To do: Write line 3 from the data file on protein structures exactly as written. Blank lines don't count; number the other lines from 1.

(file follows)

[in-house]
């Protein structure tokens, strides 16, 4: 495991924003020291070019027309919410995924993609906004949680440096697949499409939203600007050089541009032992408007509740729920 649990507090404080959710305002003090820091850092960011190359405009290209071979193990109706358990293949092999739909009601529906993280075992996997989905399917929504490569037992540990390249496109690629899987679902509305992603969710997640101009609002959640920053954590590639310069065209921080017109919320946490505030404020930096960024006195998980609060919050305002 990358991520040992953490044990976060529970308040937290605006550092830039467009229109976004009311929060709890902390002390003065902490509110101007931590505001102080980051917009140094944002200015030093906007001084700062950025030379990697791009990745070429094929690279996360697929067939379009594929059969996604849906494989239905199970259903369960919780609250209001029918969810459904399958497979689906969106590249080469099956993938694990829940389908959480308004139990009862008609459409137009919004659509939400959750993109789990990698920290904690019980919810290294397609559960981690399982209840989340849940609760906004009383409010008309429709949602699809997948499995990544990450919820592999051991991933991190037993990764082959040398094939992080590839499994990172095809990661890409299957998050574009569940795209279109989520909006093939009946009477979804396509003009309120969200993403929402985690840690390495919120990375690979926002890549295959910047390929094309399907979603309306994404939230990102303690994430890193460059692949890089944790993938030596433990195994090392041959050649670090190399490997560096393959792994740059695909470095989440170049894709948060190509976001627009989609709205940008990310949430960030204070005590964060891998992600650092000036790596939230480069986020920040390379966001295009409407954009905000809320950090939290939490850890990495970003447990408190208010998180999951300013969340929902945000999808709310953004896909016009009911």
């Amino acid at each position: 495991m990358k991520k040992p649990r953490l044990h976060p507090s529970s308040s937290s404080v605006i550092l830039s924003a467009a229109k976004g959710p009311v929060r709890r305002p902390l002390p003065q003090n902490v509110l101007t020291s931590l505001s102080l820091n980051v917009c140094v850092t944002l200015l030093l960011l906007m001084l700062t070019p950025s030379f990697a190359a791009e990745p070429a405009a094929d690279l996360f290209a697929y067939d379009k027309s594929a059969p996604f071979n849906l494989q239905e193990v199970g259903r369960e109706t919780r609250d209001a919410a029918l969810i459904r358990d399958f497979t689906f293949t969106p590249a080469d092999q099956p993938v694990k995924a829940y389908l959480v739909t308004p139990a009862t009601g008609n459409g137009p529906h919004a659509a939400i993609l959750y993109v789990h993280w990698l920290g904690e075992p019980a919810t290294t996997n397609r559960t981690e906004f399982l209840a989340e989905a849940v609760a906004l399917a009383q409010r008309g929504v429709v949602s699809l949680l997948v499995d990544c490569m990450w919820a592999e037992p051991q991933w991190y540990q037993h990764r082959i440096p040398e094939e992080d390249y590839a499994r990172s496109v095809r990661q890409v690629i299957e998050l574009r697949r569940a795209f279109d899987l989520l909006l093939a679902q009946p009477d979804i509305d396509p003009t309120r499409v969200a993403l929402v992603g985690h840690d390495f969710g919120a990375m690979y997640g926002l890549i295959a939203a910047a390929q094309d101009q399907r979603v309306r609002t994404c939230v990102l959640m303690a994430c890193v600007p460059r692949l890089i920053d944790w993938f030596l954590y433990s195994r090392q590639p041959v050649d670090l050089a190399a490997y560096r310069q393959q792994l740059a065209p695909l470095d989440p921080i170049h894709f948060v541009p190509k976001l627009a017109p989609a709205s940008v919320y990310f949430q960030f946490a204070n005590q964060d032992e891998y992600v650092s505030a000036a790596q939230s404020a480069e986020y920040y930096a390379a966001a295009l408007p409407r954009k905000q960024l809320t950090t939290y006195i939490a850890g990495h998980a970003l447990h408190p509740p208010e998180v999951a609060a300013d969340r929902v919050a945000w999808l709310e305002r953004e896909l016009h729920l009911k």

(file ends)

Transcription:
């Amino acid at each position: 495991m990358k991520k040992p649990r953490l044990h976060p507090s529970s308040s937290s404080v605006i550092l830039s924003a467009a229109k976004g959710p009311v929060r709890r305002p902390l002390p003065q003090n902490v509110l101007t020291s931590l505001s102080l820091n980051v917009c140094v850092t944002l200015l030093l960011l906007m001084l700062t070019p950025s030379f990697a190359a791009e990745p070429a405009a094929d690279l996360f290209a697929y067939d379009k027309s594929a059969p996604f071979n849906l494989q239905e193990v199970g259903r369960e109706t919780r609250d209001a919410a029918l969810i459904r358990d399958f497979t689906f293949t969106p590249a080469d092999q099956p993938v694990k995924a829940y389908l959480v739909t308004p139990a009862t009601g008609n459409g137009p529906h919004a659509a939400i993609l959750y993109v789990h993280w990698l920290g904690e075992p019980a919810t290294t996997n397609r559960t981690e906004f399982l209840a989340e989905a849940v609760a906004l399917a009383q409010r008309g929504v429709v949602s699809l949680l997948v499995d990544c490569m990450w919820a592999e037992p051991q991933w991190y540990q037993h990764r082959i440096p040398e094939e992080d390249y590839a499994r990172s496109v095809r990661q890409v690629i299957e998050l574009r697949r569940a795209f279109d899987l989520l909006l093939a679902q009946p009477d979804i509305d396509p003009t309120r499409v969200a993403l929402v992603g985690h840690d390495f969710g919120a990375m690979y997640g926002l890549i295959a939203a910047a390929q094309d101009q399907r979603v309306r609002t994404c939230v990102l959640m303690a994430c890193v600007p460059r692949l890089i920053d944790w993938f030596l954590y433990s195994r090392q590639p041959v050649d670090l050089a190399a490997y560096r310069q393959q792994l740059a065209p695909l470095d989440p921080i170049h894709f948060v541009p190509k976001l627009a017109p989609a709205s940008v919320y990310f949430q960030f946490a204070n005590q964060d032992e891998y992600v650092s505030a000036a790596q939230s404020a480069e986020y920040y930096a390379a966001a295009l408007p409407r954009k905000q960024l809320t950090t939290y006195i939490a850890g990495h998980a970003l447990h408190p509740p208010e998180v999951a609060a300013d969340r929902v919050a945000w999808l709310e305002r953004e896909l016009h729920l009911k």